We have lived in Singapore since 2010, and have voted in every election in which we’ve been eligible in the nearly six years since. We had requested our 2016 presidential primary ballots when I got an email from Democrats Abroad, which I joined several years ago, telling us about the Global Presidential Primary.
To vote in the Democrats Abroad primary, you must be a registered Democrat, a member of Democrats Abroad, and not vote absentee in your home state. While there is an equivalent organization for Republicans–Republicans Abroad–they do not have an equivalent to the DA Global Primary. Republicans who live outside the US must vote absentee in their home states.
For my non-American readers, let me do a quick lesson on how the Democrats and Republicans choose their presidential nominees. I am oversimplifying because the process could fill a very large book.
1-To run for president you must be a citizen of the US at birth, thirty-five years old, and have lived in the US for fourteen years. (As an example–Rhi was born abroad, she is a natural born citizen as the child of a citizen, and her birth was registered with the US government. She has a US birth certificate issued by the State Department, and holds a US Passport).
2-Register with the FEC (Federal Election Committee). They must register state by state to get on the ballot, which is often very expensive (everything about running for president is expensive). Each state also has different requirements.
3-You run for the nomination of your party. Over the course of several months primaries are held, leading up to nominating conventions. This is why you see candidates dropping out–losing primaries means you won’t raise money and if you’re not winning, you won’t get enough delegates to be nominated so you’re wasting time and money.
- Republican primaries are sometimes winner take all, and sometimes proportional. So when Trump won my home state of Massachusetts, he got roughly half the votes and half the delegates. Between March 15 and the nominating convention, states can award their delegates on a winner-take-all basis (If you win a majority, you get all the delegates from that state.). A Republican must get 1,237 delegates out of 2,472 to secure the nomination.
- Democrats assign delegates proportionally. When Clinton won Massachusetts, she did so with 50 percent of the vote, and only received 46 delegates to Sanders’s 45. That said, Democrats have a unique type of delegate known as a “super delegate” who is not obligated to vote for the winner of their state. Massachusetts has 25 super delegates who can choose to support either candidate. A Democrat must get 2,383 delegates out of 4,051 to secure the nomination.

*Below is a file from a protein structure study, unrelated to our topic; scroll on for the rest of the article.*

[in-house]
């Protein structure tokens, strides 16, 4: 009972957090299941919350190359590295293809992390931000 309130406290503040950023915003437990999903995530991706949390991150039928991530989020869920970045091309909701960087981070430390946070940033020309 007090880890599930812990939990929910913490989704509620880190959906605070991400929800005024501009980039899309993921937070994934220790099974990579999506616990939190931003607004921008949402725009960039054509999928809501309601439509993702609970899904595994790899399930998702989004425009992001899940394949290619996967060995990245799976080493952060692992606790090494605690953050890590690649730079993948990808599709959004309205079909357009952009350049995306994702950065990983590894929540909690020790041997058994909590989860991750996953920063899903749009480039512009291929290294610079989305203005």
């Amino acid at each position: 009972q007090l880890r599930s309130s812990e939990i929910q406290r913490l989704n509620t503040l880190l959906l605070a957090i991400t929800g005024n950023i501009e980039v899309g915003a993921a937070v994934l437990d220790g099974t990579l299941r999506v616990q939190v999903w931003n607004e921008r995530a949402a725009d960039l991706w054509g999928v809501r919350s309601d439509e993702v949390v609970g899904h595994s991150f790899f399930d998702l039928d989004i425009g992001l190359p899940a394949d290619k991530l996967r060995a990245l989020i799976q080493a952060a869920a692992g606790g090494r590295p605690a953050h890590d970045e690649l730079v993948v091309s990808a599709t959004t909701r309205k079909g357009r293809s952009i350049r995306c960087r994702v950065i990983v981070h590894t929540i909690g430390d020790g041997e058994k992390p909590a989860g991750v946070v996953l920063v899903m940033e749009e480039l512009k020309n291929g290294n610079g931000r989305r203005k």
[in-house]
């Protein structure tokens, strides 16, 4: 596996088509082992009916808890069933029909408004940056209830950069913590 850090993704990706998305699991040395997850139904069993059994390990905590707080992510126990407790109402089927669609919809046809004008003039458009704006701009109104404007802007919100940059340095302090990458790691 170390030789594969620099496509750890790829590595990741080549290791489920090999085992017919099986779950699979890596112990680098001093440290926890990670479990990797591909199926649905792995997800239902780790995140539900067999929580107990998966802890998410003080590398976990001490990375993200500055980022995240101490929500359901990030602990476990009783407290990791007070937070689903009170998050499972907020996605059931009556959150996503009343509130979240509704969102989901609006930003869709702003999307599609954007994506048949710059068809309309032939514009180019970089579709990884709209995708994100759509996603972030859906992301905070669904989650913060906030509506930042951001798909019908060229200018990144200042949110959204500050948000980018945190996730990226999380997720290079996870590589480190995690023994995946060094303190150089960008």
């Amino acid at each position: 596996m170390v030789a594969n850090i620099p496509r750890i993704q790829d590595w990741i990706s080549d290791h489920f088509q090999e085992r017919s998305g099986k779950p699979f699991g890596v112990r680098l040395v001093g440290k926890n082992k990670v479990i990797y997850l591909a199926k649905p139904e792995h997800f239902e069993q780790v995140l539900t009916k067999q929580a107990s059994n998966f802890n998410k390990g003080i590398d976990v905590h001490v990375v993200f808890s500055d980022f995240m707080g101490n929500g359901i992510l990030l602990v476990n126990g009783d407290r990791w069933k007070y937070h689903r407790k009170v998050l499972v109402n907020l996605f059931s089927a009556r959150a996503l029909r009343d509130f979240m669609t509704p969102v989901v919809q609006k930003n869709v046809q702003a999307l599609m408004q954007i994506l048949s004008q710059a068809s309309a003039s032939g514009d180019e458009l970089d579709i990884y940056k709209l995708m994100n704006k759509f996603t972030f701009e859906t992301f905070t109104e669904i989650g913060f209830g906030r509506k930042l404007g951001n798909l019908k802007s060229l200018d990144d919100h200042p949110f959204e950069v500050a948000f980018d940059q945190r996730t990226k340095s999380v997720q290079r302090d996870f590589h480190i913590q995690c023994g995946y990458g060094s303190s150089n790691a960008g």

I’ll get into the rest of it after the nominating conventions and leading up to the election. If you have questions, ask them in the comments.
The votes cast in more than one hundred and fifty countries in the DA Global Primary will be counted. Thirteen pledged delegates and eight super delegates will be sent to the nominating convention on our behalf. Singapore had their in-person voting event last night.
There are around 26, 000 Americans living in Singapore. I haven’t seen any numbers on how many of those 26,000 are registered voters, nor how many are Democrats as opposed to Republicans. Anecdotally, I can tell you I’ve met plenty of members of each party.
This was the first time there has been in-person voting in Singapore. In the past, you could only vote by email. Although Ravi, Elanor and I arrived about ten minutes after polls opened, there was already a line. People were smiling and the excitement in the air was infectious.
Elanor sat next to me while I filled out my ballot, and then helped me put it in the ballot box. I had talked to her about both the candidates, and why I’m pro-Hillary. Then she watched Ravi put his vote in the box. The staffer gave all three of us our “I voted” stickers and we went into the hallway to wait for Notabilia, who was also there so she and I could take a traditional I voted selfie.
Today I received an email from DA saying that 114 people had voted in person and the tally was as follows:
Hillary Clinton 68 votes
Bernie Sanders 45 votes
Uncommitted 1 vote
We are pretty unique in that Hillary won the in-person votes. So far Sanders has led the in-person voting by a significant amount according to this article. While I do tend to think Sanders will win the Global Primary, it’s a bit irresponsible to call the primary at this point. The majority of people will vote via email or fax and the primary is ongoing.
I’ll do a short update post after the results come in on March 21.